Results

United Way makes strategic investments to meet need today and prevent problems from happening in the first place. Our Community Impact Committee supports direct service programs and initiatives that meet our goals in the areas of Education, Financial Stability and Health. We also make long-term preventative funding available to initiatives designed to Break the Cycle of Childhood Poverty in Benton and Lincoln Counties.

We invest in people - people who want to be self-sufficient, and who will succeed when they have the opportunity. People like you, but who may just need a hand up, to get back in the game.

COMMUNITY INVESTMENT--Breaking the Cycle of Childhood Poverty

United Way’s research shows a need to create a cycle of family stability within our core impact areas of interest: Income (Financial Stability), Education and Health. This will only occur by tackling root causes (prevention) in addition to continued support for immediate needs (intervention).

Breaking the Cycle encompasses four goals:

1.     Childhood Success: Supporting kindergarten readiness in youth and increasing the access to quality childcare and out-of-school care for both children and youth

2.     Youth Success: Supporting academic success in youth, especially during periods of change and instability

3.     Economic Mobility: Preparing young people for self-sufficiency after completion of high school or post-secondary education

4.     Financial Literacy: Increasing individual, or family knowledge about financial management; connecting families to available long-term financial resources; and creating systems to help families achieve financial stability

2016 BCCP Award - Benton                         2016 BCCP Award - Lincoln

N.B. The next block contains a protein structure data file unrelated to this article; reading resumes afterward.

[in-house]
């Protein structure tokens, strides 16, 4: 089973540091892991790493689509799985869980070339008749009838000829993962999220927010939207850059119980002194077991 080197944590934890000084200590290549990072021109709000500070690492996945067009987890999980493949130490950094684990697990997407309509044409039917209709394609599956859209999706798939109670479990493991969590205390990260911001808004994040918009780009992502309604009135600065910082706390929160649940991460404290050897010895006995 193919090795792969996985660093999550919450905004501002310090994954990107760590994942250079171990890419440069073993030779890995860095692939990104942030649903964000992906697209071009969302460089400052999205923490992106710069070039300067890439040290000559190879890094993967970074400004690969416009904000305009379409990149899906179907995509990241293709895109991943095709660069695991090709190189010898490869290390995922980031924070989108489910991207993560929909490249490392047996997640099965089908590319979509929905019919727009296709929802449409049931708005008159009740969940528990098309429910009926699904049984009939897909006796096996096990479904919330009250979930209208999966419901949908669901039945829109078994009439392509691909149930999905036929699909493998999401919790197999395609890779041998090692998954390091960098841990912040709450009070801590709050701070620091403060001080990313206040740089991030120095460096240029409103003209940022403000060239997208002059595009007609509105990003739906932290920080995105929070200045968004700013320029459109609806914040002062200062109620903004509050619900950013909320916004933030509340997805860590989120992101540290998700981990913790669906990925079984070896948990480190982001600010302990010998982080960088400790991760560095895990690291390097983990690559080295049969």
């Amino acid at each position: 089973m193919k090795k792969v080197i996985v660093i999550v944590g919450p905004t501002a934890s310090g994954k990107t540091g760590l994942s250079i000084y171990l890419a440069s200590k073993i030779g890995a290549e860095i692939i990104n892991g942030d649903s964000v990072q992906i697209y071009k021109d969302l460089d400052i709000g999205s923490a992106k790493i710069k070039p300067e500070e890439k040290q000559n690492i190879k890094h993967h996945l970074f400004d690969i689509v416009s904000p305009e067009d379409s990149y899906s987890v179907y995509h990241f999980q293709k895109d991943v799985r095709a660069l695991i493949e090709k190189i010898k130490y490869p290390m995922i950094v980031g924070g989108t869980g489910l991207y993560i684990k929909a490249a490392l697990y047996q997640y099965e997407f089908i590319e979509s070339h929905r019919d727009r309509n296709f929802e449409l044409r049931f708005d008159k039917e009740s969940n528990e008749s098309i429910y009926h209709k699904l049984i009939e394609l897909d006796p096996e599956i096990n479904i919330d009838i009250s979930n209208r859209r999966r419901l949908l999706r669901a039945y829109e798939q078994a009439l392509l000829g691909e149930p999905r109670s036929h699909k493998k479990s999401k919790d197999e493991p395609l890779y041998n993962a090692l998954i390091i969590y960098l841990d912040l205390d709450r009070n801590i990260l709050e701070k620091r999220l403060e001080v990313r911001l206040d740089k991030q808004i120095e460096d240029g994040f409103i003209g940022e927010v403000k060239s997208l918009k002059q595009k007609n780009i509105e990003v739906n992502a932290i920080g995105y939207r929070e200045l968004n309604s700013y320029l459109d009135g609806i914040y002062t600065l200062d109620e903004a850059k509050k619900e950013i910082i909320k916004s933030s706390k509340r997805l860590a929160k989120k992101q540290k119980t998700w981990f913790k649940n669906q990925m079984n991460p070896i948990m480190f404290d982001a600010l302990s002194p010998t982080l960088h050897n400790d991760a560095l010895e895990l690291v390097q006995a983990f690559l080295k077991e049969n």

COMMUNITY INVESTMENT--Meeting Basic Needs

United Way supports a variety of programs that connect people in need with the building blocks for a stable and healthy life. We leverage your gift with others and put the dollars to use where they are needed most, and are the most effective. Your contributions stay here, directly improving lives in Benton and Lincoln County communities.

Funding decisions are driven by a diverse pool of volunteers from corporate partners, community leaders, and United Way leadership who collectively contribute nearly 2,000 hours towards the process each year.

2016 Meeting Basic Needs -  Benton            2016 Meeting Basic Needs - Lincoln

2013 Meeting Basic Needs - Benton             2013 Meeting Basic Needs - Lincoln  

2012 Meeting Basic Needs - Benton             2012 Meeting Basic Needs - Lincoln  

 

COMMUNITY INVESTMENT--City of Corvallis Social Service Fund

Under contract to the City of Corvallis, United Way manages the allocation process for the City’s Social Service Fund (SSF). The SSF provides funding according to criteria in the Social Service Funding Policy, Council Policy 00-6.05, section 6.05.050. 

Although funding priorities differ, the same process is used for both the United Way and City SSF grant cycles. Programs awarded through the Social Service Fund cycle provide emergency or transitional services to Corvallis residents.

2016 Corvallis Social Service Fund awards

2015 Corvallis Social Service Fund awards

2014 Corvallis Social Service Fund awards

2013 Corvallis Social Service Fund awards

2012 Corvallis Social Service Fund awards

EMERGENCY FOOD & SHELTER PROGRAM  (EFSP)

United Way administers the Emergency Food and Shelter Program (EFSP) in our two-county service area. EFSP funds are allocated by Congress. The program was created in 1983 to supplement and expand the work of local social service agencies to help people with economic emergencies. EFSP funds must be used to supplement feeding, sheltering (including transitional sheltering), and rent/mortgage and utility assistance efforts only.

United Way convenes the Local Board(s) to determine the highest need and best use of funds and to select Local Recipient Organizations (LROs) that will provide emergency food and shelter services. Priorities are assessed annually to adapt to changing community conditions and emergent needs.

Phase 33 funding (2013):

Phase 32 funding (2015):

Phase 31 funding (2014):

Phase 30 funding (2013):
Benton - 12 programs at 10 agencies ($28,346)
Lincoln - 8 programs at 8 agencies ($22,348)